Breathing room

I took a break from posting and working in general this last week, without planning to. Blogging, like anything, goes in waves--there are points where I feel compelled, almost compulsively, to post; at other points there is a lull in my desire to write. The same goes for submissions--sometimes I'll blaze through three in a day, and then there are times where I want to get off the hamster-wheel of editing and sending. My problem can be that when I have these down times my mental chatter feels like I "should" be doing more. This week somehow I have been able to step back and be generally accepting of my lack of drive. It's when I power through when I don't feel like creating that the inevitable stress takes over. I also haven't been shooting much, which is a bit unusual, but it may be that some thoughts need to marinate in my brain and I just have to trust that ideas are churning around at the back of my consciousness and will come together when they're ready to.

For now I've been practicing guitar again for the first time in ages, meditating at night before bed, and actually wanting to go to sleep early, which is highly out of the ordinary. Part of it may be that I'm starting to mindfully let go of caring about the public presentation of my work, and when that fear dissolves--that desire to be seen, recognized, and applauded--there's room for stepping back and putzing around a little. One big decision I made for the New Year was to set limits for myself on things I use as procrastination tools--I narrowed down my blog roll to only those sites that I'm truly drawn to, and I deleted my Google Analytics accounts. It wasn't helpful for me to see how much traffic was coming to my site--if anything it made me more aware when writing of my "audience." I think getting rid of that has been part of why I feel an opening up, and an ability to relax within my creative process that I haven't tapped into in a while. Like anything there's never a permanent state of being; next week I may feel compulsive again and not want to be quiet, but for now I'm relishing the silence in my head.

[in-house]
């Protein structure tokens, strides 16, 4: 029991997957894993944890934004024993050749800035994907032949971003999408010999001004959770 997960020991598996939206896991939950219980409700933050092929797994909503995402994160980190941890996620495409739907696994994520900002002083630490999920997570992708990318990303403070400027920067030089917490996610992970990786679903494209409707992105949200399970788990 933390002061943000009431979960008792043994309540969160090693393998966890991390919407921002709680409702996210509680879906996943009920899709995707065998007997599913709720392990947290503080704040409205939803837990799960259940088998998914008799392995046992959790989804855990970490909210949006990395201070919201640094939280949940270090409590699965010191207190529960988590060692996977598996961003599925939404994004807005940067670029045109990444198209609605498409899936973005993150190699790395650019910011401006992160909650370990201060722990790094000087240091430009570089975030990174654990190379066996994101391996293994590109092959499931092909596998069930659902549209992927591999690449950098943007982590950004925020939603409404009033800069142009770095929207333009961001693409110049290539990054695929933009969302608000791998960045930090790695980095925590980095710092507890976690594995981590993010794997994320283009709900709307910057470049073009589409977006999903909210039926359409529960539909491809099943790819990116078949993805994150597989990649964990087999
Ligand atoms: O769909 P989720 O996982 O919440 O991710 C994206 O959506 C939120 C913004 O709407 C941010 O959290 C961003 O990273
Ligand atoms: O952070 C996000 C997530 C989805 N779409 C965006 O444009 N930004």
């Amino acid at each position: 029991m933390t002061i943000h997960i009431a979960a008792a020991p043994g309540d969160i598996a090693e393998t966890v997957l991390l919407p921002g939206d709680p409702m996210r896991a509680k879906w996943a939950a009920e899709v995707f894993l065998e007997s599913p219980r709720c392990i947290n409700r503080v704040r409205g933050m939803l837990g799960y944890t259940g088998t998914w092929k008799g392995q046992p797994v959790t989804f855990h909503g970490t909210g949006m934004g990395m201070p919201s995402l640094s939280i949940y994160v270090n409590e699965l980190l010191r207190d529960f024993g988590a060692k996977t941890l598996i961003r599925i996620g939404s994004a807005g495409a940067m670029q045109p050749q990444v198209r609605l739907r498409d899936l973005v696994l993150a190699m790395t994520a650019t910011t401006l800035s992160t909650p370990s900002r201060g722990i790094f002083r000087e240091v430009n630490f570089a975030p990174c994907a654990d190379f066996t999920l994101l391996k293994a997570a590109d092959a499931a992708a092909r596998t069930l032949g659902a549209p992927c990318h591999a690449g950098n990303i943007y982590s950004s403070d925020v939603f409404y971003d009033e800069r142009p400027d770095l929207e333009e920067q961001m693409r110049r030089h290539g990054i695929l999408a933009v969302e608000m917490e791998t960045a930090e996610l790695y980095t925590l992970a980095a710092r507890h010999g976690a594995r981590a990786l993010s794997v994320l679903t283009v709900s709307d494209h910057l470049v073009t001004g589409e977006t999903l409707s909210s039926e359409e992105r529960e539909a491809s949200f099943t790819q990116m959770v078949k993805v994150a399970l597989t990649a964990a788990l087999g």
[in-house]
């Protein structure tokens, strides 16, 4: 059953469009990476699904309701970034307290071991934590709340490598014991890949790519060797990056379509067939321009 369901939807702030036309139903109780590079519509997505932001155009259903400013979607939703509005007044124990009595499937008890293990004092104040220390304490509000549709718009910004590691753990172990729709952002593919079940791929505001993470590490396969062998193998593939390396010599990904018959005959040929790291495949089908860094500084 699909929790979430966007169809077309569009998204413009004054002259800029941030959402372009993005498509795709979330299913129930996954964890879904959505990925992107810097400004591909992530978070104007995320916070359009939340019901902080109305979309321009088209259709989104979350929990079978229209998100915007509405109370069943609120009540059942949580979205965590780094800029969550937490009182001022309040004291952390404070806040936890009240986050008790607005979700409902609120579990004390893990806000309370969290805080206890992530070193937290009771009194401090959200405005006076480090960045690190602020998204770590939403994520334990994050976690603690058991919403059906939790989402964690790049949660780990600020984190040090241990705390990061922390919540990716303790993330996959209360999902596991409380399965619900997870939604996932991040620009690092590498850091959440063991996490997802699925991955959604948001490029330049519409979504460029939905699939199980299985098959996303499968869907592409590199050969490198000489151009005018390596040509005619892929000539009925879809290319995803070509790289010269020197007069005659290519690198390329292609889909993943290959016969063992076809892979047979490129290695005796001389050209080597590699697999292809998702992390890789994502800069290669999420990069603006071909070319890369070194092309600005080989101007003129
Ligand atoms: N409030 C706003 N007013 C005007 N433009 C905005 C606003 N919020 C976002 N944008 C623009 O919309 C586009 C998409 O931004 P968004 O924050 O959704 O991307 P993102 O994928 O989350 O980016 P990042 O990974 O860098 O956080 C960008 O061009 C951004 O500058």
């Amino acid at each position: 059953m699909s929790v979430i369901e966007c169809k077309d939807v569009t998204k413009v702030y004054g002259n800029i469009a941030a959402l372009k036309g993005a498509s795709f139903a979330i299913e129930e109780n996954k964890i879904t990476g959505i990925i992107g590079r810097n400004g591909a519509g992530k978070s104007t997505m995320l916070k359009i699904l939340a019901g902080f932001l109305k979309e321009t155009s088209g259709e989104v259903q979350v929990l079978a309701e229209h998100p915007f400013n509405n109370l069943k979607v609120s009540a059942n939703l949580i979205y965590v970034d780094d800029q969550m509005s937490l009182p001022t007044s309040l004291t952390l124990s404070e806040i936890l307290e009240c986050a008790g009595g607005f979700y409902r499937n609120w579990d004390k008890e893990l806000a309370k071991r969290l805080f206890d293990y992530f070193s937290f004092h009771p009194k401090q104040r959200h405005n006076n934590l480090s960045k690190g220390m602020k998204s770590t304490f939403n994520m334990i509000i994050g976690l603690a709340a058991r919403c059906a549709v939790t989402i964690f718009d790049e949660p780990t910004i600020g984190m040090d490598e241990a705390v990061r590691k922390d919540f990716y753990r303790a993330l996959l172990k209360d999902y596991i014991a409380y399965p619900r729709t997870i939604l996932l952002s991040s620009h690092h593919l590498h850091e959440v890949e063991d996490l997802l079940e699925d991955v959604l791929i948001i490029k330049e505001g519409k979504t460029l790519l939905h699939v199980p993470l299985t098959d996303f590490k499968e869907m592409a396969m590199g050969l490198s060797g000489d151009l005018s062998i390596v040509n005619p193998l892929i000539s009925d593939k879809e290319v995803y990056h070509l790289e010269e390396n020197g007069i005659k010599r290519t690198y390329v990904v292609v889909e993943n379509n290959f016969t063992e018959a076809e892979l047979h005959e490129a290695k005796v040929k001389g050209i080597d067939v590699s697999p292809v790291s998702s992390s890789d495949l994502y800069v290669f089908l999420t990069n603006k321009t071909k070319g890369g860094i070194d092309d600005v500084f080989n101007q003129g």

Anonymous said…
So well put. When do we stop doing things for an audience? I have looked for applause since I was a kid, and in the brief times that I have not sought it, I have felt creative and content. I admire your desire to let go a little, and be a bit more organic. It's nice to not force and to enjoy the process.

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